Shoshannah, as I had done, had also learned with percussionist John Bergamo, obm, of CalArts. She too had taught at CalArts where she had been a studen.

~ ~ ~

MY STORY about Shoshannah Shoshannah
- Joy Krauthammer ©

I am here as a performing percussonist following my intentions because my 'dream' many years ago was answered: to share, as spiritual drummer-- the passionate sound of the drum, the wellspring of gathering rhythms.

I was studying outer spiritual life, and receiving inner spiritual life and holy direction.  Away at a spiritual retreat in Berkeley at Theological Seminary, I received spiritual guidance from (now Rabbi) Hanna Tiferet Siegel.  During her workshop, on a piece of plain white 8"x10" paper, I drew, tracing next to each other, my right hand and my left hand. I filled in the palms, as directed, with my desires to manifest. This was "The Secret." Put my thought energy into what I want to manifest and ask for it.  I asked The Source of All BlesSings to Shma, hear me.

Right hand-- what I want to receive.  Left hand-- what I want to give to the universe.

For wanting to receive, I drew an African djembe drum. I had seen one played in Jerusalem. For wanting to give out to the universe, I drew music signs and wrote the words, "spiritual music". 

 (At that moment I was in Berkeley and from LA, CA.)

Finished my experiential sketch, and a stranger whom I had never before seen, "Miriam Minkoff from Buffalo" walked through the outdoor courtyard and up to me, as I, with my two hands art work in hand, was leaving the workshop through door's threshold, the portal.  Miriam mysteriously and magically handed to me her huge African djembe drum which was in her arms, and only said, "Play it, and return it to me when you're through."  Miriam walked away and disappeared into the crowd. (There are more miraculous post scripts to this story.)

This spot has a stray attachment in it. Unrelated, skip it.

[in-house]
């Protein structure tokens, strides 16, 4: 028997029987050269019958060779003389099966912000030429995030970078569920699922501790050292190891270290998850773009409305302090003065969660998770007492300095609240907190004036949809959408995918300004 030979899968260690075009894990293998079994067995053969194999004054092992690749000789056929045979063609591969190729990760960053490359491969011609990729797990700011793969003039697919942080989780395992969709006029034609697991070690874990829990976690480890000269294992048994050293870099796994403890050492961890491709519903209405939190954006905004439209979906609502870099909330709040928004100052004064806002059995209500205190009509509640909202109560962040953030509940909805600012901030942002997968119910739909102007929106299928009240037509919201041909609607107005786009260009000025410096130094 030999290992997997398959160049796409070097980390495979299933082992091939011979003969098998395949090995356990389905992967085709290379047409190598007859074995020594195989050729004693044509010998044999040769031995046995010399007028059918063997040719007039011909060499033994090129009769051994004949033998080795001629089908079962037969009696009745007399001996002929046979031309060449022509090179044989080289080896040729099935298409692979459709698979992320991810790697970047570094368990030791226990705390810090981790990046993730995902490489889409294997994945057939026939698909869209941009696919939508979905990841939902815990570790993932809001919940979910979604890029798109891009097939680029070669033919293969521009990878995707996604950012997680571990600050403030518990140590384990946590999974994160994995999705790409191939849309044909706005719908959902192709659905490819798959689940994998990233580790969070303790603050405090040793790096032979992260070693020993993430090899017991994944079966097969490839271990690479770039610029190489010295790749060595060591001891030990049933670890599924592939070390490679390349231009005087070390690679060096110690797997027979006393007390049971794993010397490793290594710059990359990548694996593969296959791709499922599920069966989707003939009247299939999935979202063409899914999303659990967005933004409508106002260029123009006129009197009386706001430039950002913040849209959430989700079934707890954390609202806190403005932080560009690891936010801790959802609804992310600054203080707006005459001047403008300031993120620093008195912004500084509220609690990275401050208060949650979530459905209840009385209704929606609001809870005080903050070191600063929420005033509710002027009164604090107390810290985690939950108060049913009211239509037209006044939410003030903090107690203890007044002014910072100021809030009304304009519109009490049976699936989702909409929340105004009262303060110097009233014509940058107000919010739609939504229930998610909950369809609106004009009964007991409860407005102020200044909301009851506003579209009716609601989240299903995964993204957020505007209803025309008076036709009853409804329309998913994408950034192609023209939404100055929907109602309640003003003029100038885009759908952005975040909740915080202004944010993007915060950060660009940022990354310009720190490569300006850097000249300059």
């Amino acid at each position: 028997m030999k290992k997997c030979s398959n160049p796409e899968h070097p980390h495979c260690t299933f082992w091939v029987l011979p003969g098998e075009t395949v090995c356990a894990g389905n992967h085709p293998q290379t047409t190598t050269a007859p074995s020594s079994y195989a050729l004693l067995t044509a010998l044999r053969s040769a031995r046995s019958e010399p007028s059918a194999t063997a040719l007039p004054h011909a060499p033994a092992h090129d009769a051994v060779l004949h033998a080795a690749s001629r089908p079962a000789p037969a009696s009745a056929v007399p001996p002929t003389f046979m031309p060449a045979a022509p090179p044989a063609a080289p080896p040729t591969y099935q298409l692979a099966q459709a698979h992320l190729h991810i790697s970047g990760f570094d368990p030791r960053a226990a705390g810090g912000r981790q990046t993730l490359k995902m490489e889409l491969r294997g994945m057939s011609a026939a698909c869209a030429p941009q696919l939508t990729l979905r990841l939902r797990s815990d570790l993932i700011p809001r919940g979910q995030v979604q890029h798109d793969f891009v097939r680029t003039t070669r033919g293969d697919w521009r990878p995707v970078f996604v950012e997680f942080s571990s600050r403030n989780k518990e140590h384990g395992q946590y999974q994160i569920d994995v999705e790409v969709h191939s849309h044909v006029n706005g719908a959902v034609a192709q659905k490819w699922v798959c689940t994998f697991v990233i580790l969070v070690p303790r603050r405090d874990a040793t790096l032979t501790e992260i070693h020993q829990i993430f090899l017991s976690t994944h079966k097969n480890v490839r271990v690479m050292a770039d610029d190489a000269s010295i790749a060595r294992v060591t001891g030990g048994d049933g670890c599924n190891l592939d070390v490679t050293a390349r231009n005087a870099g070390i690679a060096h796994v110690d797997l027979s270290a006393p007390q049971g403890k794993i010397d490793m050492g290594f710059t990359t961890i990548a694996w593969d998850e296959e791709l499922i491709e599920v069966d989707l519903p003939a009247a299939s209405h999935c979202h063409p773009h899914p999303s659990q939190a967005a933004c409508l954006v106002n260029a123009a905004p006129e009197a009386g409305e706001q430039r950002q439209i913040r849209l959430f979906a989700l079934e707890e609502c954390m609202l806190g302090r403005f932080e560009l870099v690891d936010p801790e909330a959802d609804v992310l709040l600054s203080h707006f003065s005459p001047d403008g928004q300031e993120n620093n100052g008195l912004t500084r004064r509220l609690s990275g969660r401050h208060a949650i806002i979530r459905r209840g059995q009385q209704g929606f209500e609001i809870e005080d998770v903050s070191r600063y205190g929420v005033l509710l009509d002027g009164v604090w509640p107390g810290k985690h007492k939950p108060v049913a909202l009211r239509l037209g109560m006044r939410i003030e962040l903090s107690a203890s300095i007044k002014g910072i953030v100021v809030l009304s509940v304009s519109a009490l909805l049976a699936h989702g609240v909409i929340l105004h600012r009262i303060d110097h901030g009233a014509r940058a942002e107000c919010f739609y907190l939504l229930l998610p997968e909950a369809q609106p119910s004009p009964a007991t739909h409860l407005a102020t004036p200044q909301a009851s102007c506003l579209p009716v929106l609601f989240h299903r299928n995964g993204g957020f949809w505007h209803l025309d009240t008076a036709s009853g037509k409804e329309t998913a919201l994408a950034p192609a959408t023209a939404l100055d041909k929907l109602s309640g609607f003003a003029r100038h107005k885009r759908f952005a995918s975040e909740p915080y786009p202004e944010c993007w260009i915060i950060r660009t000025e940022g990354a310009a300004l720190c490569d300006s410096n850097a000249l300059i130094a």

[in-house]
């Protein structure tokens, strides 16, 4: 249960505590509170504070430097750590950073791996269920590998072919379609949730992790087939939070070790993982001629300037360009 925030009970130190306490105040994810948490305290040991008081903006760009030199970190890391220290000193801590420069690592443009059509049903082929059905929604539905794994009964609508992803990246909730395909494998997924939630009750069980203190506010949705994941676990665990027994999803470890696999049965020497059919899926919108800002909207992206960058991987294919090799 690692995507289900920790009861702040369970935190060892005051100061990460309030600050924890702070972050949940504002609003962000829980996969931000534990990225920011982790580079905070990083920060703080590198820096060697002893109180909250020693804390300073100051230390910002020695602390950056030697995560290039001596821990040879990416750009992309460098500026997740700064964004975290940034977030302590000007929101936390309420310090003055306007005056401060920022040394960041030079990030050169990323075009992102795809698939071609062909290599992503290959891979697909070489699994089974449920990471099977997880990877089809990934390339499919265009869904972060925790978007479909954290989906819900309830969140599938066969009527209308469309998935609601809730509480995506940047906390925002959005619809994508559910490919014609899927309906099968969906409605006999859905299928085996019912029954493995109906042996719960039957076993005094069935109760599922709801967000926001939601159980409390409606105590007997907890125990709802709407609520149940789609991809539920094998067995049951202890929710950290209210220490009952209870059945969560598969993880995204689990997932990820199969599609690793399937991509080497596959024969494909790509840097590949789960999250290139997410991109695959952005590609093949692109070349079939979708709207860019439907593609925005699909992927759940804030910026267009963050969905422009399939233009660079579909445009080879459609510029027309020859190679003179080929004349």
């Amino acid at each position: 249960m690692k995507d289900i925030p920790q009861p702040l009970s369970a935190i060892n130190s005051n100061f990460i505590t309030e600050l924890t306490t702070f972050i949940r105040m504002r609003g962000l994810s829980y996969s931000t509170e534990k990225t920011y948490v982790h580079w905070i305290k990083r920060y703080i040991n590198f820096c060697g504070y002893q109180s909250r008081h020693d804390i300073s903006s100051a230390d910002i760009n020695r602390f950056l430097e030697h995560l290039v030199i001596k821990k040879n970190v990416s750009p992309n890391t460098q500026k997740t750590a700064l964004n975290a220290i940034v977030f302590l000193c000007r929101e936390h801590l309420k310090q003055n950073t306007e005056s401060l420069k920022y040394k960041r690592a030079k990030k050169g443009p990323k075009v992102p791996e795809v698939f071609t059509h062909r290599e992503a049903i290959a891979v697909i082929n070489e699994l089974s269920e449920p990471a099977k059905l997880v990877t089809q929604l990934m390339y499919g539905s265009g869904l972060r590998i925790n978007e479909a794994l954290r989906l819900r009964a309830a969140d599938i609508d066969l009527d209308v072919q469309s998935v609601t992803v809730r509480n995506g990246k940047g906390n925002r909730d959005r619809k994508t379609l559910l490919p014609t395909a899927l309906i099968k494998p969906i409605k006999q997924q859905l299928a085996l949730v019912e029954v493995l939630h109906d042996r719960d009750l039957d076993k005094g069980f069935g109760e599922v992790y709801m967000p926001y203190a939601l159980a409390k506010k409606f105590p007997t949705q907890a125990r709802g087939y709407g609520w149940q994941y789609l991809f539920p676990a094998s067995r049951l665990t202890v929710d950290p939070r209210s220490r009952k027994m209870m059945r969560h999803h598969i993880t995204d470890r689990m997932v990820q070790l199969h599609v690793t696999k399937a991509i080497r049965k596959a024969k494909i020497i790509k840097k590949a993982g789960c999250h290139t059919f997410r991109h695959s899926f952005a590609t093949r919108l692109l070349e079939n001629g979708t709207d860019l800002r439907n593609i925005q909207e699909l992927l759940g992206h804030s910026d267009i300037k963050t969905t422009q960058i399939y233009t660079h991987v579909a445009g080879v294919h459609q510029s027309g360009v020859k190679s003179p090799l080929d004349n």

This is all Hashgachah Pratit / Divine guidance. In the middle of the courtyard of the Theological Seminary was Shoshannah Shoshannah aka Shoshannah Sara. Walking directly to her as she sat on a circular cement wall, I asked Shoshannah to show me what to do with this large natural skin, wooden djembe drum, which fit very well in my arms' embrace.

 I recognized Shoshanna from Jerusalem as being Reb Shlomo Carlebach's, zt'l, concert djembe drummer and also fine pianist. 

It was during the first of these Jerusalem concerts  I attended that I had surprisingly 'heard and received a Divine message' that I was "to play on stage with Reb Shlomo", whom I did not yet know. Although I was a visual artist and a childhood musician on piano, violin and clarinet, I was not yet playing djembe–Middle-Eastern dumbek, yes.

I had seen Shoshannah in concert different times in Jerusalem, and then met her at the Jerusalem home of the Witt family, not then realizing that she was the musician whom I had watched on stage. The host sat me down next to Shoshannah.  How fortuitous. How synchronistic. How perfect. Hashgachah Pratit.

Now in Berkeley, Shoshannah was sitting right there alone in the center of the Theological Seminary courtyard and I was carrying a djembe drum. 

In Jerusalem, after the Witts' reception on Reb Shlomo's yahrzeit, Shoshannah and I had walked back to her home near the famous market, Machane Yehuda. We danced to her professionally recorded piano music. The music had not yet been published and released. Shoshanna, the pianist and percussionist had never before danced to her own music. I watched our dance shadows on the white painted old walls. 

(Years later, an LA friend purchased and played for me in her car, the now published piano music tape of Shoshanna's, having no idea that I knew Shoshannah and her music!)